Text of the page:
Triclosan in Toothpaste

By Catherine M. Fascilla, D.D.S.

Triclosan is a very widely used chemical that has been on the market since the mid-nineteen sixties. It was used initially as a hospital scrub to reduce bacterial contamination during surgery. While it is registered by the Environmental Protection Agency as a pesticide, it has antibacterial properties. Today it is so ubiquitous that it is found in dishwashing detergents, soaps, facial cleansers, deodorants, mouthwashes, cosmetics, clothing, furniture, toys, mattresses, carpeting, cookware, pesticides and other products including toothpaste.

The safety of Triclosan has long been debated. The FDA first proposed that it be removed from consumer products in 1978 but nothing has been done. By 1987 manufacturers started adding it to handsoaps and now 75% of all soaps contain it. It is in the chemical category of chloryl phenol, a suspected cancer causing agent in humans. Taken internally, it can cause convulsions, coma and death.

Multiple studies have shown that the use of antibacterial soaps is no more effective than plain soap. Hospital grade soaps however, do kill more bacteria because they contain greater amounts of triclosan. The concern is that the wide spread use of these soaps may cause bacterial resistance. The weaker bacterial strains are killed leaving behind the stronger resistant strains. Plain soap does not kill bacteria but washes it away.

Environmental groups are concerned about the build up of these chemicals in our water supplies and sewerage treatment centers. When antibacterial soaps are washed down the drain, they combine with chlorinated tap water. Most of the Triclosan is removed at the sewerage treatment center but what remains is rechlorinated forming chemicals called dioxins. The exposure of triclosan in our water supply to sunlight also results in the formation of dioxins. Some of these dioxins are extremely toxic and may persist in the environment.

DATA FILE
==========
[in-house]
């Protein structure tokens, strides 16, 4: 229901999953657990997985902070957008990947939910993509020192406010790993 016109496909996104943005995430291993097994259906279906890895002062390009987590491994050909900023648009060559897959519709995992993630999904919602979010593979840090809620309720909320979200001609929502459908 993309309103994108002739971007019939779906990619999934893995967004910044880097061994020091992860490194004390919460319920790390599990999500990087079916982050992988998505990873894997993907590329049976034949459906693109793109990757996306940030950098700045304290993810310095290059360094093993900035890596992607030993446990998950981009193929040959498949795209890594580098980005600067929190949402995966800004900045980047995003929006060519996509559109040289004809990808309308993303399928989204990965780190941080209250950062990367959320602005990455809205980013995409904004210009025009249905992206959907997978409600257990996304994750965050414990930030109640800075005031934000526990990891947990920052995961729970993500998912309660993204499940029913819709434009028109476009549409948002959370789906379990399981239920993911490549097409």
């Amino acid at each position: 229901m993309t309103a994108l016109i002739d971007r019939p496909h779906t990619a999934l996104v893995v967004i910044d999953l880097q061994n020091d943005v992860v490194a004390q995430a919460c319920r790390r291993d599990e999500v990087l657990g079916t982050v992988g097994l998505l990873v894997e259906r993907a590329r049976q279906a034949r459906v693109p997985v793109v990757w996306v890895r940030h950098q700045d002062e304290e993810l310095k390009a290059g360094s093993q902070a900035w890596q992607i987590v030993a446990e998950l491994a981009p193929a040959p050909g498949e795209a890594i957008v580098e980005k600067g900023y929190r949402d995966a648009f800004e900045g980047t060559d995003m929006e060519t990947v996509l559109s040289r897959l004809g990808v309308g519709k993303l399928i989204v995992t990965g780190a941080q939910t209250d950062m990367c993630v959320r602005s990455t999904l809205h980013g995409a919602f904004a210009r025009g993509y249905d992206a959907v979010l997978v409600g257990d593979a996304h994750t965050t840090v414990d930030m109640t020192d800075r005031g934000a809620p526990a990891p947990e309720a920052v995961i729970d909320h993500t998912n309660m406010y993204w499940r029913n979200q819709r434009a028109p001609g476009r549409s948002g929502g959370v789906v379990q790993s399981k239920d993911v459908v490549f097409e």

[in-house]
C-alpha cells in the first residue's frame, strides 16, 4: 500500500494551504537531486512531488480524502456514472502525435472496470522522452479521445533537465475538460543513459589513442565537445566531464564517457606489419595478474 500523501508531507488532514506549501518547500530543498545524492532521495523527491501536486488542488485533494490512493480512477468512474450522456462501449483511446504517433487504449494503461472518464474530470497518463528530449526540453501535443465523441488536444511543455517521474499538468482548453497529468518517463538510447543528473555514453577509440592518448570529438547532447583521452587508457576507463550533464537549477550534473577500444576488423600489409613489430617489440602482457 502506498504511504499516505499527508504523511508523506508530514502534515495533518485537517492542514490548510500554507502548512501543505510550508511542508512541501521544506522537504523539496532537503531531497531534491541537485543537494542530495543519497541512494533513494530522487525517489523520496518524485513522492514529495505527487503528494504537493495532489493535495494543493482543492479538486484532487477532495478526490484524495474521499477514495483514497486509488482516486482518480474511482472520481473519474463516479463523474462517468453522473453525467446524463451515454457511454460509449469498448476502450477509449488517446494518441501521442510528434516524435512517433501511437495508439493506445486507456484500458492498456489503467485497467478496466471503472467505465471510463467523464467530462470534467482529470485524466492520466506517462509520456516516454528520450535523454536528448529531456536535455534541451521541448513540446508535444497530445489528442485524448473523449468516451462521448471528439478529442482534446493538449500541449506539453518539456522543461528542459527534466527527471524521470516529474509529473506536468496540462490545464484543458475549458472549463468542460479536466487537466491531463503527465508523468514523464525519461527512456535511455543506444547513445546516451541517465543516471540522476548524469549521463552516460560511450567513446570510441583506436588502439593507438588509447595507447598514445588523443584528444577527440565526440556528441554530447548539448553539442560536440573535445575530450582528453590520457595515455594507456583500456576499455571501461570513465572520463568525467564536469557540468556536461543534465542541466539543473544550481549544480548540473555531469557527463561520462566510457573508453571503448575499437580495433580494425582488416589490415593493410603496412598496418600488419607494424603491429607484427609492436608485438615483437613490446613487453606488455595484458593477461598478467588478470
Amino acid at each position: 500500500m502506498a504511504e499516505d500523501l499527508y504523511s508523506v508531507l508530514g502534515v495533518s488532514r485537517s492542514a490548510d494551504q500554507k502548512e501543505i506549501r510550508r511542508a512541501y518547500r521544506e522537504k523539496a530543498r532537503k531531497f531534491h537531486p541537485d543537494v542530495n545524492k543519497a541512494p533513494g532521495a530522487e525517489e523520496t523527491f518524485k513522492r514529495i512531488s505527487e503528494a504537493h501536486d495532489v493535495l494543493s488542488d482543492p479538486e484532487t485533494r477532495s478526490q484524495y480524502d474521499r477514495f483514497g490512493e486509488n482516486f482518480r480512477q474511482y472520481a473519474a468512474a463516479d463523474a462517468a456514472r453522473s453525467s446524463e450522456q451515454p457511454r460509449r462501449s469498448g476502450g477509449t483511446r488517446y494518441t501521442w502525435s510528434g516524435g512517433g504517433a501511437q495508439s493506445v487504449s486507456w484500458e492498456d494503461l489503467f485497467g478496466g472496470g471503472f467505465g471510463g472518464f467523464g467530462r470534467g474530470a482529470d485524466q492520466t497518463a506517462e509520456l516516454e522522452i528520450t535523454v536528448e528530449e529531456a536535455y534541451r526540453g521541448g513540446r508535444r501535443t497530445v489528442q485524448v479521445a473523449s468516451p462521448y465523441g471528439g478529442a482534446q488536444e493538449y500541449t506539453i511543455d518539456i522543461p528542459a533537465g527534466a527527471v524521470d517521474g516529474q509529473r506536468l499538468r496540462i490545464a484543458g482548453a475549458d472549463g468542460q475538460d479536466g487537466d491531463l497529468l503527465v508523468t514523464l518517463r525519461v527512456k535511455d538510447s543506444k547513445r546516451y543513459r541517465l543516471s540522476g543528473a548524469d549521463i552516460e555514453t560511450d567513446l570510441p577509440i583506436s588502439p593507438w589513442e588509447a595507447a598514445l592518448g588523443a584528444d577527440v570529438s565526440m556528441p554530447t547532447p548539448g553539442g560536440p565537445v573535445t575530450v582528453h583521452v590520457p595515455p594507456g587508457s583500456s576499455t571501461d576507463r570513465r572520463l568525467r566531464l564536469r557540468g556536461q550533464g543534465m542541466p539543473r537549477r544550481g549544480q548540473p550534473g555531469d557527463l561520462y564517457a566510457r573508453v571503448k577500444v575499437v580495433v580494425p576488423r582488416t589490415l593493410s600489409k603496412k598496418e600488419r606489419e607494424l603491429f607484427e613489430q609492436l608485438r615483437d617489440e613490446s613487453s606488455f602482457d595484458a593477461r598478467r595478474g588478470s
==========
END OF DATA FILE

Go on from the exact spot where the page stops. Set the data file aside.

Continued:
Animal studies using very high levels of triclosan have shown that triclosan interfers with hormones that are important in reproduction and brain development. Because it modulates estrogens, it may potentilally cause cancer.

Triclosan is absorbed in our skin and in our blood stream. It stores itself in fatty tissue. In fact, residues of triclosan have been found in the urine of 75% of Americans six years and older. It has also been found in breast milk. Once it accumulates in our body, it is not easily removed.

Colgate Total is a very popular toothpaste produced by Colgate-Polmolive. It has been on the market since 1997 and it contains triclosan. It is approved by both the Food and Drug Administration and the American Dental Association and has been proven to significantly reduce plaque and gingivitis compared to traditional fluoridated toothpaste. Colgate-Polmolive states that more than 90 clinical studies involving 20,000 people as well as a broad set of safety evaluations make Colgate Total the most tested and reviewed toothpaste in the world and that it is safe.

Clearly there are serious concerns about triclosan and perhaps it is commercially overused. If you are concerned about health risks of triclosan, read the list of ingredients and avoid products that are made with triclosan.